Prisoners In Illinois Ask Governor For Help Getting Their Debate Team Back
MARY LOUISE KELLY, HOST:
Now for the story of an Illinois prison debate team that was disbanded but is arguing it should be reinstated. The team recently made their case to state lawmakers hoping to change parole laws. And they say that might have been why prison officials shut them down. NPR's Cheryl Corley reports.
CHERYL CORLEY, BYLINE: It was just last year that 26-year-old Katrina Burlet volunteered to run a debate program at Stateville prison, a maximum-security facility about 45 miles outside of Chicago. Burlet and her class of 13 inmates considered what topics to discuss.
KATRINA BURLET: Topics like, what is the best way that incarcerated men can support the #MeToo movement? And how can Chicago most effectively decrease gun violence?
CORLEY: Might not be a surprise that parole was a hot topic because in Illinois, they do things a little differently. Instead of an early release under parole, most inmates must serve all their sentence in prison and, when they're out, live under additional supervision. Eugene Ross, speaking by phone from prison, also said some sentences should even be vacated.
EUGENE ROSS: A guy was just at my door. He's been incarcerated over 40 years. This individual has absolutely no hope for any release simply because the laws are what they are here in Illinois. We're fighting to try to get that changed.
CORLEY: And that's what the inmates argued when Illinois lawmakers, including Representative Will Guzzardi, showed up for their debate.
WILL GUZZARDI: They were thorough, well-researched, articulate, had a profound understanding of the system and how it worked.
CORLEY: He and others were interested in working with the prisoners on legislation, but prison officials canceled the next debate, then pulled the plug on the entire program. They also banned the debate coach from all Illinois prisons. Coach Burlet says the shutdown may have come because the debate gave the prisoners a platform.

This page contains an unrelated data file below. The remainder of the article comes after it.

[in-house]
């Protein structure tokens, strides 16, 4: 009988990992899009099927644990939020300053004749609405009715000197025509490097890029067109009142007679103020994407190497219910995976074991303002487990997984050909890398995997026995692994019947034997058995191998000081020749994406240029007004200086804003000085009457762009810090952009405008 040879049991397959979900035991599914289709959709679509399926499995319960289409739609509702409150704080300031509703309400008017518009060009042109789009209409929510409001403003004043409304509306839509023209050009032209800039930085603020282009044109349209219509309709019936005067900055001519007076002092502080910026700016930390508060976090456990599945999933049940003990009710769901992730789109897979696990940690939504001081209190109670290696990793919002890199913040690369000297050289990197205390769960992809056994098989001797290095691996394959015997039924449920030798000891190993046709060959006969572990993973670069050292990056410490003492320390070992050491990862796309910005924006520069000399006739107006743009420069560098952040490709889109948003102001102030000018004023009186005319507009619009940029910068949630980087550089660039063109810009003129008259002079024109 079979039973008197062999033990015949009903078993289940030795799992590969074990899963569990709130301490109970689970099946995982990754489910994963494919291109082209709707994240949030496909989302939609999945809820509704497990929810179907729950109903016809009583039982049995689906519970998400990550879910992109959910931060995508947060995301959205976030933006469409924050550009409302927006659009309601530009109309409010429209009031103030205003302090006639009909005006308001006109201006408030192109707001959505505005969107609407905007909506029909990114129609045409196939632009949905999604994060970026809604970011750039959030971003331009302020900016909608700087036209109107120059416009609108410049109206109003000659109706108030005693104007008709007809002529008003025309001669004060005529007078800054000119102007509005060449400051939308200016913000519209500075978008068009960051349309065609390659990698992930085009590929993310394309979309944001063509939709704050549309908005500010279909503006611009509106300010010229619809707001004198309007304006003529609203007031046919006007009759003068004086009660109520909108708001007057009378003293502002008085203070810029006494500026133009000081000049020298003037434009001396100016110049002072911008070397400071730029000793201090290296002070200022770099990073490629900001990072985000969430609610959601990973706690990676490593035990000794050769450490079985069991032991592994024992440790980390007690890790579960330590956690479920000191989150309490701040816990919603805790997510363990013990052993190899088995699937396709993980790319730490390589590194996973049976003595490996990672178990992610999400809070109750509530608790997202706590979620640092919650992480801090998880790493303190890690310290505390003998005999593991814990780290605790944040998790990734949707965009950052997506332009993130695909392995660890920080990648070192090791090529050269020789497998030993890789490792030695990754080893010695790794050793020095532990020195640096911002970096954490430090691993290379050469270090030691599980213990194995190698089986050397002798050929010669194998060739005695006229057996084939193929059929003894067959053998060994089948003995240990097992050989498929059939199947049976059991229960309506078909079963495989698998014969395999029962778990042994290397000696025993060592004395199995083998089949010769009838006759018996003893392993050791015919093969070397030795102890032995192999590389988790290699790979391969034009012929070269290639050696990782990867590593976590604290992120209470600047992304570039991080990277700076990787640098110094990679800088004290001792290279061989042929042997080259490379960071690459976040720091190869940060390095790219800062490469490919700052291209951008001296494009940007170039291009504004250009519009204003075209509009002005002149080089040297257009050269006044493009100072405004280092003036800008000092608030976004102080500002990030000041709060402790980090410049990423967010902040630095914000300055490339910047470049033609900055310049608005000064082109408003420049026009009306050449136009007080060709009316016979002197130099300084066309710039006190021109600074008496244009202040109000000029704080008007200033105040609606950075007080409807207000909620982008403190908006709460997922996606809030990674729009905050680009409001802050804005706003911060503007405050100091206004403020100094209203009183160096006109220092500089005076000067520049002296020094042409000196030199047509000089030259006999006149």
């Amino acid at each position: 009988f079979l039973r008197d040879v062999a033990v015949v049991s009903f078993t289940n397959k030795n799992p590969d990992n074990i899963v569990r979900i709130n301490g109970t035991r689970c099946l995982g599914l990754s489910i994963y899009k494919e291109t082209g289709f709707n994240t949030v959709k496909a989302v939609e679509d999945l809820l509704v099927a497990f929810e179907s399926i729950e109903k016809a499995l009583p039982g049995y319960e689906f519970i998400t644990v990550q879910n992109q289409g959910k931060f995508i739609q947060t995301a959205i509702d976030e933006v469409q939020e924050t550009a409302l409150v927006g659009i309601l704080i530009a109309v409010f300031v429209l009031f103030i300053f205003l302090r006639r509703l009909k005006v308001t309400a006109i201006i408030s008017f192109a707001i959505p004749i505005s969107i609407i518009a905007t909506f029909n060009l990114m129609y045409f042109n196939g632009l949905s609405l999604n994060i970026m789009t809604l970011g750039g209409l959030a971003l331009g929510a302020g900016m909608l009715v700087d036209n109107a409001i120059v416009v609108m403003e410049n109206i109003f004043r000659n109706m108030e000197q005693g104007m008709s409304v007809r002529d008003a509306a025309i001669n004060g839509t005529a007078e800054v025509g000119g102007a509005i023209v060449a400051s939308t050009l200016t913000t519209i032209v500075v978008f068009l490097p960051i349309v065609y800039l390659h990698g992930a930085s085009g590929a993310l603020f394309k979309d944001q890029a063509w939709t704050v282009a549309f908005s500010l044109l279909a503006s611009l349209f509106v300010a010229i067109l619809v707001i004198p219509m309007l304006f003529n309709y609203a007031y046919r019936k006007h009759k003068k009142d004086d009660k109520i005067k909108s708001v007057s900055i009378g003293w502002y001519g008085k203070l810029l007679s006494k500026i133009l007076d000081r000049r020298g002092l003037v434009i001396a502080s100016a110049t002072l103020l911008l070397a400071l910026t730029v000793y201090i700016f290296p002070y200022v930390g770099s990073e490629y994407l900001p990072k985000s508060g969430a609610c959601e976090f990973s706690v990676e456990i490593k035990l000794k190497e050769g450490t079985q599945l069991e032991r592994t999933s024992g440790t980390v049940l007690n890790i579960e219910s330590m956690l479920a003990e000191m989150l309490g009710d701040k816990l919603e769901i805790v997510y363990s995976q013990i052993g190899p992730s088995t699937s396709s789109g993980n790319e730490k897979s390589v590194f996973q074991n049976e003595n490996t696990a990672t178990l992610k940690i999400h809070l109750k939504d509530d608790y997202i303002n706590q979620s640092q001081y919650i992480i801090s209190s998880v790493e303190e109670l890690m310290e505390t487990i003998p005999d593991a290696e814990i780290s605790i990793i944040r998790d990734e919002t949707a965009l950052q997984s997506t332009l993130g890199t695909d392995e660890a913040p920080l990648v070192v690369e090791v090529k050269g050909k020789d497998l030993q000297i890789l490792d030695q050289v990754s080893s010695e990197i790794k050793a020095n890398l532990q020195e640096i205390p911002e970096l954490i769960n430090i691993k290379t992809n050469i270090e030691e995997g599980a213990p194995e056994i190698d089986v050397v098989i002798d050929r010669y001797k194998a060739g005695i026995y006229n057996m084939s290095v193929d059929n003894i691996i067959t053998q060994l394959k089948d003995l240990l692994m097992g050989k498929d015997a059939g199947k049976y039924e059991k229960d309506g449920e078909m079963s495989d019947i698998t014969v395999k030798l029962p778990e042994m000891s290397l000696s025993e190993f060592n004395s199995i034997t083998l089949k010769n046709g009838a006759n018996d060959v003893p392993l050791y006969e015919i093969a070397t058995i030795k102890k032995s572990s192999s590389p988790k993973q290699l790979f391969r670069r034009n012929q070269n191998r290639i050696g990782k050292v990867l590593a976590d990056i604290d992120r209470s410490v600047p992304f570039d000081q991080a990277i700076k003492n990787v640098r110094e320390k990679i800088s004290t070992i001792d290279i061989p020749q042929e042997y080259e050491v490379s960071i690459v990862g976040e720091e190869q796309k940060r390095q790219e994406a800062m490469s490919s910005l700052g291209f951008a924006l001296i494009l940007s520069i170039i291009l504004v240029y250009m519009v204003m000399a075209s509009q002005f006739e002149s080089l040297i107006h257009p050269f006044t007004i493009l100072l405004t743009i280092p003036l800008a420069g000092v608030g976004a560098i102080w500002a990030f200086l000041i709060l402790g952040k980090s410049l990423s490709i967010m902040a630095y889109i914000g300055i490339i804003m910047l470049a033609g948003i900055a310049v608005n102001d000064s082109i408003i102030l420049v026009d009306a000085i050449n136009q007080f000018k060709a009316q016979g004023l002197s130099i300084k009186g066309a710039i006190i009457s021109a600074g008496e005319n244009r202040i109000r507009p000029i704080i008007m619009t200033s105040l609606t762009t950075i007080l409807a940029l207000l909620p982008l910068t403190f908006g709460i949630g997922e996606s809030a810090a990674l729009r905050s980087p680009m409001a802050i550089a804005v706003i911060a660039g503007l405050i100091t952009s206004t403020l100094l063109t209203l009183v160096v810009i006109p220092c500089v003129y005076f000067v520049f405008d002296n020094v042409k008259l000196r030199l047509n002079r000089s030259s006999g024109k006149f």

BURLET: And the first time that they are given this platform, they point out the fact that thousands of their peers probably shouldn't be in prison. And the legislators respond positively and want to work with them to establish a system for rehabilitated people to be released.
CORLEY: The head of the Illinois Department of Corrections, John Baldwin, says it wasn't the focus on parole that ended debate at Stateville. He says it was concerns over the coach wanting lawmakers to have unfettered access to the prison and its debaters.
JOHN BALDWIN: The debate program was really well-received. But this was about somebody who chose not to follow basic corrections safety and security practices. And that cannot happen in an institution.
CORLEY: The debate team supporters say the coach did nothing wrong. Even so, there's always been an argument over what correctional facilities should do. Are they warehouses that focus on punishment or places of rehabilitation? And where does a program like debate fit in?
DAVID REGISTER: There's so much value to debate for incarcerated people.
CORLEY: David Register is coach and founder of the prison debate team at Eastern New York Correctional Facility. It's part of the renowned Bard College prison initiative. Besides debate teaching inmates how to communicate effectively and other skills, he says it also provides a civic education.
REGISTER: I think debate offers an avenue for people to get engaged with their larger communities and really think of themselves as an individual who is part of a community and not separate from it.
CORLEY: Which is exactly what the prisoners argue in a letter addressed to the governor of Illinois asking him to intervene. They may win one argument but lose another. If there's a debate revival at Stateville, prison officials say the debate coach will be new. Cheryl Corley, NPR News, Chicago.
(SOUNDBITE OF J DILLA SONG, "DRIVE ME WILD")
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